|Proud Pumpkin by Nora S. Unwin. E.P. Dutton & Co, 1953.|
(See eBay for listings of the book with its jacket.)
Here is a delightful, old-fashioned treat. They don't make 'em like this anymore. From the basement storage area from our city's main public library, I present Proud Pumpkin, written and illustrated by Nora S. Unwin.
This is the story of a big, beautiful pumpkin. He is quite proud of his appearance, telling all the brother pumpkins he will never, ever be eaten. He swells with pride, growing plumper and tougher each day. Then one day, the farmer cuts him off the vine and takes him to the vegetable cellar.
"Not to be eaten!" he shouts to the other pumpkins, as they watch him go. He watches as other pumpkins disappear upstairs to the kitchen.
Then one day, a boy named Billy knocks on the farmer's door. Billy is looking for a nice big pumpkin. He is hosting a Halloween party the following night.
The other pumpkins snicker as they watch Proud Pumpkin leave. "But not to eaten, not to be eaten," he calls out behind him.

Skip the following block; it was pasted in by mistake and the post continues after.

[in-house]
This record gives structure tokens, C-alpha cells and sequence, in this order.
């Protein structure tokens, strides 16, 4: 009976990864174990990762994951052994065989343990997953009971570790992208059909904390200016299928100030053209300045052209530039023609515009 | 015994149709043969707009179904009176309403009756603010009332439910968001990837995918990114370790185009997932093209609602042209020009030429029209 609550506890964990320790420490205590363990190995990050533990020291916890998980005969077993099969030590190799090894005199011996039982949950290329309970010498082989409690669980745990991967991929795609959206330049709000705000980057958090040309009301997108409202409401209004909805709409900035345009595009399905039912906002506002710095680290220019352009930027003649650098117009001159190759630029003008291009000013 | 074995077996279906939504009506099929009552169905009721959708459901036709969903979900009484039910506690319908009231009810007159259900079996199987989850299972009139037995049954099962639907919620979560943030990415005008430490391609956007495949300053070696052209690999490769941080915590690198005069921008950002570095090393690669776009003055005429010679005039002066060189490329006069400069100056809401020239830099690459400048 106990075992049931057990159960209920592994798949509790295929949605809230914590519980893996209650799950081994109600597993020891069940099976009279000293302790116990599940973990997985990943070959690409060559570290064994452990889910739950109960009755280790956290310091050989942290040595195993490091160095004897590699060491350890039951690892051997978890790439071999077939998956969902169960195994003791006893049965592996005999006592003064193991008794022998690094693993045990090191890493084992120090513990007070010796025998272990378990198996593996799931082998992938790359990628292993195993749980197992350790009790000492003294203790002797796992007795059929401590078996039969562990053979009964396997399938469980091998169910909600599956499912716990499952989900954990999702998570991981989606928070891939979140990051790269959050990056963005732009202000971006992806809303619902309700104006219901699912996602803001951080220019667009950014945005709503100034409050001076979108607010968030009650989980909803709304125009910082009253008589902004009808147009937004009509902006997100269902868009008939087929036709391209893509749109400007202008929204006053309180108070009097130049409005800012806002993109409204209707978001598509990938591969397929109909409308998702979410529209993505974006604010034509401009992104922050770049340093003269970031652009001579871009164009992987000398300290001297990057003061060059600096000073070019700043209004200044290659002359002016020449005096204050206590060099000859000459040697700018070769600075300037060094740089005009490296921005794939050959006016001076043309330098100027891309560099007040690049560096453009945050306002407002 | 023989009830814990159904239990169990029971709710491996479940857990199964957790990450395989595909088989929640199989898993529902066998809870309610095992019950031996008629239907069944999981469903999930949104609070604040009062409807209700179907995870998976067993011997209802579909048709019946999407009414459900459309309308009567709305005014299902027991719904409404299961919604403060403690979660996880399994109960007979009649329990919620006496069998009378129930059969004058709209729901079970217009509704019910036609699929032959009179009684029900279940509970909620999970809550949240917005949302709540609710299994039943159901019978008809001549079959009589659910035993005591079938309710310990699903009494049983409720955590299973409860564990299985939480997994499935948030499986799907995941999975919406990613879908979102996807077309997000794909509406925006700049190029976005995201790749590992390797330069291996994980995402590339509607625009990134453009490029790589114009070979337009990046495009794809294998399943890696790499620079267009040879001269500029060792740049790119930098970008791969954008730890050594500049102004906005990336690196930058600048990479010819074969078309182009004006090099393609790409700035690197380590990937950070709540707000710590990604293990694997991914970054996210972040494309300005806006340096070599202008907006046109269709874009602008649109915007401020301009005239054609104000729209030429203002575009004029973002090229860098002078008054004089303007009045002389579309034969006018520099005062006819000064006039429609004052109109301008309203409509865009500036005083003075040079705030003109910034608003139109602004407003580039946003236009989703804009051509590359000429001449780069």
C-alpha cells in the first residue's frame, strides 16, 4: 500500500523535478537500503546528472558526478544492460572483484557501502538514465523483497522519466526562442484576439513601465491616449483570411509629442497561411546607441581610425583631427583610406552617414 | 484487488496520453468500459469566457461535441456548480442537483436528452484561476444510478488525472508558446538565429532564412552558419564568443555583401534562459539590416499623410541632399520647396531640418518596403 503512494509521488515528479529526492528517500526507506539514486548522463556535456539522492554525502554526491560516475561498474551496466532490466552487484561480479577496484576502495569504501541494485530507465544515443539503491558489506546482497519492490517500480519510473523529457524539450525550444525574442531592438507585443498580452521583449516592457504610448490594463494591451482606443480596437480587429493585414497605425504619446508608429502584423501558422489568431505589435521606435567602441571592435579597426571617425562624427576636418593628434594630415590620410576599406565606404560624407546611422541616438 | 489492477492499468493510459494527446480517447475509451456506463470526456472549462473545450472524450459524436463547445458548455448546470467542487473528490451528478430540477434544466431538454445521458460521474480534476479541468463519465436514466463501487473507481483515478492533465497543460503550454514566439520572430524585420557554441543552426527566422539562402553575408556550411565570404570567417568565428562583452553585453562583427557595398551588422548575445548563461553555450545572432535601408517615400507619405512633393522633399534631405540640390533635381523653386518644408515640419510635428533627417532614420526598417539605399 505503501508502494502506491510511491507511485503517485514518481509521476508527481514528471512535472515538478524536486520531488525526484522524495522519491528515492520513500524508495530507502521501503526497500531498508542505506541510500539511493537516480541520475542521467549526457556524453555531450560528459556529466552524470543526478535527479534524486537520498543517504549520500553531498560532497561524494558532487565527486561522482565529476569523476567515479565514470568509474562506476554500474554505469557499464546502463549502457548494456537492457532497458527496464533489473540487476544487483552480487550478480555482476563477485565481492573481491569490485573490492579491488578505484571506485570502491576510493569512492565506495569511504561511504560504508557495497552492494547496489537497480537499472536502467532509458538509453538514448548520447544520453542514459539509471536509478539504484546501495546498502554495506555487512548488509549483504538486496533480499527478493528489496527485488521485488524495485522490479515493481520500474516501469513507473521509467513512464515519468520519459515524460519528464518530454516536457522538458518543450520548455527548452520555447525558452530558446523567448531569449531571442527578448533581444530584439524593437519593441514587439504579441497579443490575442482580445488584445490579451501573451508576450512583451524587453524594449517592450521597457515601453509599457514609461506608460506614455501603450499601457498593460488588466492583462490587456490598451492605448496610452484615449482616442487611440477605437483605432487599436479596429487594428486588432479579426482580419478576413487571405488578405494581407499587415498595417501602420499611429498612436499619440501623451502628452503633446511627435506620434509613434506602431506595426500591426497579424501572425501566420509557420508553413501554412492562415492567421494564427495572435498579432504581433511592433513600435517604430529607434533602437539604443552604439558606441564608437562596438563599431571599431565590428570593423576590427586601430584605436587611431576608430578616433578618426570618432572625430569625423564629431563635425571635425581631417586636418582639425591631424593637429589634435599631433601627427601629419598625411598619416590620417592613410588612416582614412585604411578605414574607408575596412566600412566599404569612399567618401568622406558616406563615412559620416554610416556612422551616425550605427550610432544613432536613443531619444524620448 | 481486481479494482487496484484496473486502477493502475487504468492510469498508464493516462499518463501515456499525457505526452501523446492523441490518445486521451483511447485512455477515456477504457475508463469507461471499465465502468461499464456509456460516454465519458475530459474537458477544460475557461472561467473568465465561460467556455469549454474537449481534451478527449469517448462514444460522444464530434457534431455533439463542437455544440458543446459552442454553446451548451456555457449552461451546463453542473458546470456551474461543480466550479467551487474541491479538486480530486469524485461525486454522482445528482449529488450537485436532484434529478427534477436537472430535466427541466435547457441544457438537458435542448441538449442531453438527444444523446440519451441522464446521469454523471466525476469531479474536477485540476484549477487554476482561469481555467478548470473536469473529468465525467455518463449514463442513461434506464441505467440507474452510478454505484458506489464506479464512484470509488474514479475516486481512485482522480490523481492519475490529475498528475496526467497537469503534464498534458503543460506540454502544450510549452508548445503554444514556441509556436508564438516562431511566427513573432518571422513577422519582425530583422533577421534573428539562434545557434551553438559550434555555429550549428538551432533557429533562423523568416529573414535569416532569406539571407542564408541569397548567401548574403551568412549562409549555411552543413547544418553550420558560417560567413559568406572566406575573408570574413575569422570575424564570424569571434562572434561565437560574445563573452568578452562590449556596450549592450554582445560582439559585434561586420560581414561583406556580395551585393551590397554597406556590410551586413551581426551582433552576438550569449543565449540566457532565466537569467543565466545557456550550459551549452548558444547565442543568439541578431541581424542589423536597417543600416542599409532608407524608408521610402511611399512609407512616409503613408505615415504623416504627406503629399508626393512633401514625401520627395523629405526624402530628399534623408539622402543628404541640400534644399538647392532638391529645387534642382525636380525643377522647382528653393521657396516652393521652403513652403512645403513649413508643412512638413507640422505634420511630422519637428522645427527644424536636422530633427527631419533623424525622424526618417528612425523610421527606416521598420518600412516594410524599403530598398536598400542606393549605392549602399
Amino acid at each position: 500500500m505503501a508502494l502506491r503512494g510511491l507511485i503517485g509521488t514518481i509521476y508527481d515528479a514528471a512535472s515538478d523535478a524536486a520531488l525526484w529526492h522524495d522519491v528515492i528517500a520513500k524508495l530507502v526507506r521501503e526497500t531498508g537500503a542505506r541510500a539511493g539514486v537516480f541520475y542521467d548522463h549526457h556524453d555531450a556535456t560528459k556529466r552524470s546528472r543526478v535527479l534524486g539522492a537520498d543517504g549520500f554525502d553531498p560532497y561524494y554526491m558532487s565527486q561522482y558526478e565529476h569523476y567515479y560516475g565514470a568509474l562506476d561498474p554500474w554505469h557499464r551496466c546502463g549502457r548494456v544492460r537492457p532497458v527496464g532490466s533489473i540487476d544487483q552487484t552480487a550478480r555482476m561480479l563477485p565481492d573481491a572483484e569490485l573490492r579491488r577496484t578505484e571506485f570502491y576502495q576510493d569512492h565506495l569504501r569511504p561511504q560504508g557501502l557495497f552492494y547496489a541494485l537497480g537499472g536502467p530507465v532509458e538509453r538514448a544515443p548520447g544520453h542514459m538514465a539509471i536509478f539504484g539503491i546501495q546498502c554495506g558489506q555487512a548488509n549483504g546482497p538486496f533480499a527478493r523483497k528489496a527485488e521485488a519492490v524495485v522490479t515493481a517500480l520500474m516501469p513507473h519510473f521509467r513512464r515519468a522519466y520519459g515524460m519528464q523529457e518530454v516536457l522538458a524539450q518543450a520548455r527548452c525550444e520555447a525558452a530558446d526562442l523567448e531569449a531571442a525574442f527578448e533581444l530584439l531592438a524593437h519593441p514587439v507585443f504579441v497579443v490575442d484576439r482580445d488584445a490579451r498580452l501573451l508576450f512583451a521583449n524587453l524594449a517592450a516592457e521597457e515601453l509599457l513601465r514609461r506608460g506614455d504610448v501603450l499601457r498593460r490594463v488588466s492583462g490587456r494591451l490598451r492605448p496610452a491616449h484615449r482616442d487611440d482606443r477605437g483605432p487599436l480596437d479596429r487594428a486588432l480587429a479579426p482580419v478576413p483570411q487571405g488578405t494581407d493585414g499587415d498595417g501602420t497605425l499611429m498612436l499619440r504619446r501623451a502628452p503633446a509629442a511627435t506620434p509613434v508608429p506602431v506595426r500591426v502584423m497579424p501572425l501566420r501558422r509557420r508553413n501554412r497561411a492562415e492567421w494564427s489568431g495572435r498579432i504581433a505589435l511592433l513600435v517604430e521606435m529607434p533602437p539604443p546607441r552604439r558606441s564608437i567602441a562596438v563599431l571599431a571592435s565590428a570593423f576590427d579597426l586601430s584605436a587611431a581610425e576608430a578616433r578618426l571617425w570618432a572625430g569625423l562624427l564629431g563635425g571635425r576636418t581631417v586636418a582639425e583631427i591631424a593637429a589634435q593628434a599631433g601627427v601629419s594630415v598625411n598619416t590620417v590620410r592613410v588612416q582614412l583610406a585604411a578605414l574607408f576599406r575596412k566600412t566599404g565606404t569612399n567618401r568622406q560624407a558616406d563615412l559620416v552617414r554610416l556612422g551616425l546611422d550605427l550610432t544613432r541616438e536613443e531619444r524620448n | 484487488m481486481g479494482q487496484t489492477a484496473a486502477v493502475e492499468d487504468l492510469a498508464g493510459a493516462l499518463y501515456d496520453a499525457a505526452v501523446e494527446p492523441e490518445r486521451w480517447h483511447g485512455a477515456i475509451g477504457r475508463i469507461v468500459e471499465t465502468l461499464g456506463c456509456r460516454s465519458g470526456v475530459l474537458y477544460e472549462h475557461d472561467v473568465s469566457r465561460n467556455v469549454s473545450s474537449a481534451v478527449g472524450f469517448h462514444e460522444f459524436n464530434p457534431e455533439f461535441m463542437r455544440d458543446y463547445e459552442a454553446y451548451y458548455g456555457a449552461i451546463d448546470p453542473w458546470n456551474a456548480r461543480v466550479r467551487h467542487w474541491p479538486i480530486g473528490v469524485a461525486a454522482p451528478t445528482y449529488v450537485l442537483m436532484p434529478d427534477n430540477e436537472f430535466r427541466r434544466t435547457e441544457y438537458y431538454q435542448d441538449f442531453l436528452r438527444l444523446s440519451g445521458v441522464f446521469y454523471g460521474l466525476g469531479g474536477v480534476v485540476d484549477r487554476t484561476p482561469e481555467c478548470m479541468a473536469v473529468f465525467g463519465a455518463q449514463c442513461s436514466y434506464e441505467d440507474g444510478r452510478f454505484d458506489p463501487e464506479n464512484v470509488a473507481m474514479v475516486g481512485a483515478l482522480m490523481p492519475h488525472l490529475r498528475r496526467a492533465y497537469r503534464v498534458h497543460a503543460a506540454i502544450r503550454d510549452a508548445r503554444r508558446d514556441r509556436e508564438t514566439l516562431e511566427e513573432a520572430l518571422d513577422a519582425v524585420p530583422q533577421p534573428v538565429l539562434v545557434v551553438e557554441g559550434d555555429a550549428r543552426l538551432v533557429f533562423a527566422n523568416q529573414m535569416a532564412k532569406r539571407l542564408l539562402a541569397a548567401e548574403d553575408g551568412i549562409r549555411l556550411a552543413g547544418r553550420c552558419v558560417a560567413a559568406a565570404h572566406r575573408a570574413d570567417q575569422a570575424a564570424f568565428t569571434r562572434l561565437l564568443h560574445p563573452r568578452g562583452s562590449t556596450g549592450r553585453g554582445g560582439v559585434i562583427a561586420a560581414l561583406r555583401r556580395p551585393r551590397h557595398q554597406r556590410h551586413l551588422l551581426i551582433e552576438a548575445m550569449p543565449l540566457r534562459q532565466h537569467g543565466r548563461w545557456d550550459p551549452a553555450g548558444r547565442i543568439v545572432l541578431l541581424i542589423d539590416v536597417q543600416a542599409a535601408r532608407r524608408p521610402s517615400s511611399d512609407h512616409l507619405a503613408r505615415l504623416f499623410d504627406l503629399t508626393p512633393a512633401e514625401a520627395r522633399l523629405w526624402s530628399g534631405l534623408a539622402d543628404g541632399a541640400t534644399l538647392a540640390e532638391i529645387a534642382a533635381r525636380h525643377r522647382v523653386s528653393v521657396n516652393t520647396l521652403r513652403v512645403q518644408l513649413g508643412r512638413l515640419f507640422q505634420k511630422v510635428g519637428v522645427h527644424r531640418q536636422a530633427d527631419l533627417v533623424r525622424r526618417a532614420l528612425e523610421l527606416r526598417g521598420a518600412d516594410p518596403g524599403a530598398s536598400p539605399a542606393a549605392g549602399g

It feels weird to have his insides scooped out, and strange having his flesh cut. But Billy declares him a handsome fellow, the best jack o'lantern he ever made. The pumpkin's pride returns. The next evening, he is quite the star of the party.
Then the party ends. Billy blows out the candle and leaves the pumpkin outside, alone in the dark.
And there the pumpkin remains.
His pride sags with his rotting face. Mice scurry about, making a meal of what's left inside. One day, his lid collapses. "This so frightened the mice nibbling inside, that they thought the end of the world had come."
The mice only leave when the cat chases them away.
Finally, one cold, cold day, a little chipmunk approaches the once-proud pumpkin. The chipmunk is looking for a home for the winter. He asks the pumpkin if he might move in.
"Residence!" grunted Proud Pumpkin. "I've never been called that before.""I'll promise not to eat you," urged the chipmunk, "if you'll only let me come inside and make a nest."
The chipmunk builds his nest, then collects acorns "for his spring breakfast." Once he's ready, he crawls inside the pumpkin, curls into a ball, and goes to sleep.
His warm little presence began to send a small glow of pleasure all through the old pumpkin. But it wasn't the glow of pride this time.
"It's nice to be useful after all," the pumpkin sighed to himself. "It makes you feel good."
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